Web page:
"Simon! Where in the name of holy Creation have you been!"
The twig dropped from his nerveless fingers, as though an arrow had pierced his heart. Slowly, he turned to look at the looming shape.
"Nowhere..." Simon began to say, but even as the words passed his lips a pair of bony fingers caught his ear and brought him sharply to his feet, yelping in pain.
"Don't you dare 'nowhere' me, young layabout," Rachel the Dragon, Mistress of Chambermaids, barked full into his face—a juxtaposition made possible only by Rachel's tiptoed stance and the boy's natural inclination to slouch, for the head chambermaid lacked nearly a foot of Simon's height.
"Sorry, then, mistress, I'm sorry," Simon muttered, noting with sadness the beetle nosing toward a crack in the chapel wall and freedom.
" 'Sorry' is not going to get you by forever," Rachel growled. "Every single body in the house is at work a-getting things ready but you! And, bad enough that is, but then I have to waste my valuable time trying to find you! How can you be such a wicked boy, Simon, when you should be acting like a man? How can you?"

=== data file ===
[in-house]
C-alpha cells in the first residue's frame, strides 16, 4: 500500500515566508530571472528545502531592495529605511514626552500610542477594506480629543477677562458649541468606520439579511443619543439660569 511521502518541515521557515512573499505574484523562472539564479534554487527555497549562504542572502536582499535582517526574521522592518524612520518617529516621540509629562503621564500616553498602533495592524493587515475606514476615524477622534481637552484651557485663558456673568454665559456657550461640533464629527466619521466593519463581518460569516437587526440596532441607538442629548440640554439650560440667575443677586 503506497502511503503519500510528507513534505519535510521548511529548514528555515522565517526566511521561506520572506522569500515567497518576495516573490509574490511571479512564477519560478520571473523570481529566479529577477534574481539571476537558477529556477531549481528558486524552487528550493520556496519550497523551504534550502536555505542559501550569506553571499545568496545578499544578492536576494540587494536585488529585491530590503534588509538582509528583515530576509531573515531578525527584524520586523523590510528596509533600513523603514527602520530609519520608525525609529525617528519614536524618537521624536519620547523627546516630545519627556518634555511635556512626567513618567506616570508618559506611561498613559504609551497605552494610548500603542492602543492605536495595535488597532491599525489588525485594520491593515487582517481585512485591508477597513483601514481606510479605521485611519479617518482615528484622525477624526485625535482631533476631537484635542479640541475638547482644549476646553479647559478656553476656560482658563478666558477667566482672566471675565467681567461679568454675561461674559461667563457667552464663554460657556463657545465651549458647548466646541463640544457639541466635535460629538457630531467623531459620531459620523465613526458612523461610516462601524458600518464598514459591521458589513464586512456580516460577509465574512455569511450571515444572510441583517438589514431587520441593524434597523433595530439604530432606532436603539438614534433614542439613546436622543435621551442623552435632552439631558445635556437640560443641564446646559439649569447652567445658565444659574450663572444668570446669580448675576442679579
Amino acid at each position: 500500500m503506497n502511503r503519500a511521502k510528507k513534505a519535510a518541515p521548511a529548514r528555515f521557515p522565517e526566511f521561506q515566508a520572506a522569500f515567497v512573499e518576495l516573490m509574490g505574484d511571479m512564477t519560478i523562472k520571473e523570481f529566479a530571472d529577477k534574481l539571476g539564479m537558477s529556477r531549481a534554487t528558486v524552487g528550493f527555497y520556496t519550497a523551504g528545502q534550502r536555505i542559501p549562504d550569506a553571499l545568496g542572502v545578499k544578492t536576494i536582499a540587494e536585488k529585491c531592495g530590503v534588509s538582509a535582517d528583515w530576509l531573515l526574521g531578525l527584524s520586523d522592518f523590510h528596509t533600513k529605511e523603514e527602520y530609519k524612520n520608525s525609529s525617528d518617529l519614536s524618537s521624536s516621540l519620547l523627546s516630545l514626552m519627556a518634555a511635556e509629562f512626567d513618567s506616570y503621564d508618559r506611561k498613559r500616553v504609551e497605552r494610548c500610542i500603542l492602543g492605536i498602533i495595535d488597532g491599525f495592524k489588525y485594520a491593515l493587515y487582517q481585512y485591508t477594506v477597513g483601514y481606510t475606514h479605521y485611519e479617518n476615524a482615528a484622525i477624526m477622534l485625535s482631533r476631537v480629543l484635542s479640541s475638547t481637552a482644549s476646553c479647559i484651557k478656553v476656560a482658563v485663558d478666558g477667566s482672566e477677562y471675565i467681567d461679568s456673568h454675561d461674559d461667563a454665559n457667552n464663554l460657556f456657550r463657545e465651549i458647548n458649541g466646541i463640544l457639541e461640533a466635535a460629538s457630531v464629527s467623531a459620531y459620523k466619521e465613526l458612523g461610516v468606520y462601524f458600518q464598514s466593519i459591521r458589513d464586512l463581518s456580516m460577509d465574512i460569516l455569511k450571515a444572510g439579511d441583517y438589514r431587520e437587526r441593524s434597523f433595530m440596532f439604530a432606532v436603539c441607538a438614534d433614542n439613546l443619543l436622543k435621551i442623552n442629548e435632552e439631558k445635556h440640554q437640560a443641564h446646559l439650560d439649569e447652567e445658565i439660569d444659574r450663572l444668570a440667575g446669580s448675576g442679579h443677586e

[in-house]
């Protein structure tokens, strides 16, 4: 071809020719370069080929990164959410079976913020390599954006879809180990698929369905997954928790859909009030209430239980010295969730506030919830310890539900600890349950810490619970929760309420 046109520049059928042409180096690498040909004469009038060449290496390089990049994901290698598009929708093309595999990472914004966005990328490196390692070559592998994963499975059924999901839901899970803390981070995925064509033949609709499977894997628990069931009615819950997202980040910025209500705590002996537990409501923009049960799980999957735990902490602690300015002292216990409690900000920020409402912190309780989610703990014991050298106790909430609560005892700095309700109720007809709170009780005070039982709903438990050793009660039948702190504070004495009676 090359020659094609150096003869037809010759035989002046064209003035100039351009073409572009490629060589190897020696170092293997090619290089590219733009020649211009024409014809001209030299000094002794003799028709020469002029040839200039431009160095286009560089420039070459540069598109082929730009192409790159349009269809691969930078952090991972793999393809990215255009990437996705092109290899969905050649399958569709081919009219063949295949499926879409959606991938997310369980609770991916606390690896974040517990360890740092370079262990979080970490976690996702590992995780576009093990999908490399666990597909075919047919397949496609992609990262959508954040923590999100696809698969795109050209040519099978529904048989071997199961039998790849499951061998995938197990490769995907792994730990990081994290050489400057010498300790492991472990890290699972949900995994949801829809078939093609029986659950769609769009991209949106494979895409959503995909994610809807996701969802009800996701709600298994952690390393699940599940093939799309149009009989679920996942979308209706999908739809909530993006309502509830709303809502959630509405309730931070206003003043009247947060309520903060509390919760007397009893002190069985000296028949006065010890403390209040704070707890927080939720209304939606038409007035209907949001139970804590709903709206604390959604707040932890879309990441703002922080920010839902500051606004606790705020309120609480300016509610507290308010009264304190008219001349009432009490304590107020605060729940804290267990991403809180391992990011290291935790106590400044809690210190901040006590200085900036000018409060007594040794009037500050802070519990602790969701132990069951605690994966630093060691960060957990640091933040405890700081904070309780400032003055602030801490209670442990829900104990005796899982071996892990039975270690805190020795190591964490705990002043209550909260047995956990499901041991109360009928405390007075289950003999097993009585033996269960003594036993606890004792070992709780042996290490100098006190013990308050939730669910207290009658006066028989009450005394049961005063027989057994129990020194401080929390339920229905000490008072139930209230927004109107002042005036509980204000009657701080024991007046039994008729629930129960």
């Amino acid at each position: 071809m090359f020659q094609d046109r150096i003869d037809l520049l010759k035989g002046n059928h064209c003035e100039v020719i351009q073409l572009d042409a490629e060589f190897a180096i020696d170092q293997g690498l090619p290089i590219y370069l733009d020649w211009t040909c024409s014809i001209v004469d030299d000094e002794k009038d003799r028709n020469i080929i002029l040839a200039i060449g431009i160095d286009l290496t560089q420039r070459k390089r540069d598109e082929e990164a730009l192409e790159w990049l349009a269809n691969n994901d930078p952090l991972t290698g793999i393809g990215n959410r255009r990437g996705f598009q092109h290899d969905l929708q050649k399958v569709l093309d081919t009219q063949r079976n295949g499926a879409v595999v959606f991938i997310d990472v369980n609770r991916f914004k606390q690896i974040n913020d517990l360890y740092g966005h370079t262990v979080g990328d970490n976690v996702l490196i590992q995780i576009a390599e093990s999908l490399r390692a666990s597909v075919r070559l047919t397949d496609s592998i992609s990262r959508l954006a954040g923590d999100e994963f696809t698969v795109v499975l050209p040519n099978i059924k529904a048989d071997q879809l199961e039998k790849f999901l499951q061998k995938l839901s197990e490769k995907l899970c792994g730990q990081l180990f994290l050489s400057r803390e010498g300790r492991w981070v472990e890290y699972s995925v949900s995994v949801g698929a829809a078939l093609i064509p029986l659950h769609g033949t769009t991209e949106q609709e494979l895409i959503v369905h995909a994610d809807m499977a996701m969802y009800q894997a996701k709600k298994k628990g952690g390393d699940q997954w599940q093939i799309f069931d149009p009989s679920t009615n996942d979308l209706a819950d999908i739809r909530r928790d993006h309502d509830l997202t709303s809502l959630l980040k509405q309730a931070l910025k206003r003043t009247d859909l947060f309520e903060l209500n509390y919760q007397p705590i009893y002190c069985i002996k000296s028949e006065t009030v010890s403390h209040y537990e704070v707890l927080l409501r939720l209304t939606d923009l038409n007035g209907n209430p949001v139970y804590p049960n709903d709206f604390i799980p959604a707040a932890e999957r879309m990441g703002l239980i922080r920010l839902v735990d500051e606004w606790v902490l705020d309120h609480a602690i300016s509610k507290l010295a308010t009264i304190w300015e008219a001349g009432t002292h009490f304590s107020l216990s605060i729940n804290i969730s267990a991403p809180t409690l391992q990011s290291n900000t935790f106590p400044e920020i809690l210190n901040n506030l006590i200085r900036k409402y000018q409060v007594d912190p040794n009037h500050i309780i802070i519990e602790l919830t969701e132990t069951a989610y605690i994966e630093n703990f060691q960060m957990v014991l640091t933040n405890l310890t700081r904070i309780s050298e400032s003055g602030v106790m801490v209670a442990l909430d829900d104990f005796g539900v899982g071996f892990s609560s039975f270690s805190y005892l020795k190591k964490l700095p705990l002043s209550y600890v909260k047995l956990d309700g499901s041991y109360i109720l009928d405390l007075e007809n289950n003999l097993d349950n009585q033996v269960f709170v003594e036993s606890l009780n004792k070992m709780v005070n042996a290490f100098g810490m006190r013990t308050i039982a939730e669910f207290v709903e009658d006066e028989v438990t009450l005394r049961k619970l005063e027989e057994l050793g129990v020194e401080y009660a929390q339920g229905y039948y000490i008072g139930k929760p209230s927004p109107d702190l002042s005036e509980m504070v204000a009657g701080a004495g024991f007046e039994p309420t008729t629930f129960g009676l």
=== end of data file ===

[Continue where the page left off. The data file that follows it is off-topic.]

The boy, fourteen gangly years old and furiously embarrassed, said nothing. Rachel stared at him.
Sad enough, she thought, that red hair and those spots, but when he squints his eyes all up that way and scowls—why, the child looks half-witted!
Simon, staring in turn at his captor, saw Rachel breathing heavily, pluming the Novander air with puffs of vapor. She was shivering, too, although whether from the cold or anger, Simon couldn't tell. It didn't really matter. It just made him feel worse.
She's still waiting/or an answer—how tired and cross she looks! He curled himself into an even more pronounced slump and glared at his own feet.
"Well, you'll just come with me, then. The good Lord knows I've got things to keep an idle boy busy with. Don't you know the king is up out of his sickbed? That he's gone to his throne room today? Are you deaf and blind?" She grabbed his elbow and frog-marched him across the garden.
"The King? King John?" Simon asked, surprised.
"No, you ignorant boy. King Stone-in-the-Road! Of course King John!" Rachel halted in her tracks to push a wisp of limp steel-gray hair back under her bonnet. Her hand trembled. "There, I hope you're happy," she said. "You've gotten me so flummoxed and upset that I've gone and been disrespectful to the name of our good old King John. And him so sick and all." She snuffled loudly and then leaned over to deal Simon a stinging slap on the-fat part of his arm. "Just you come."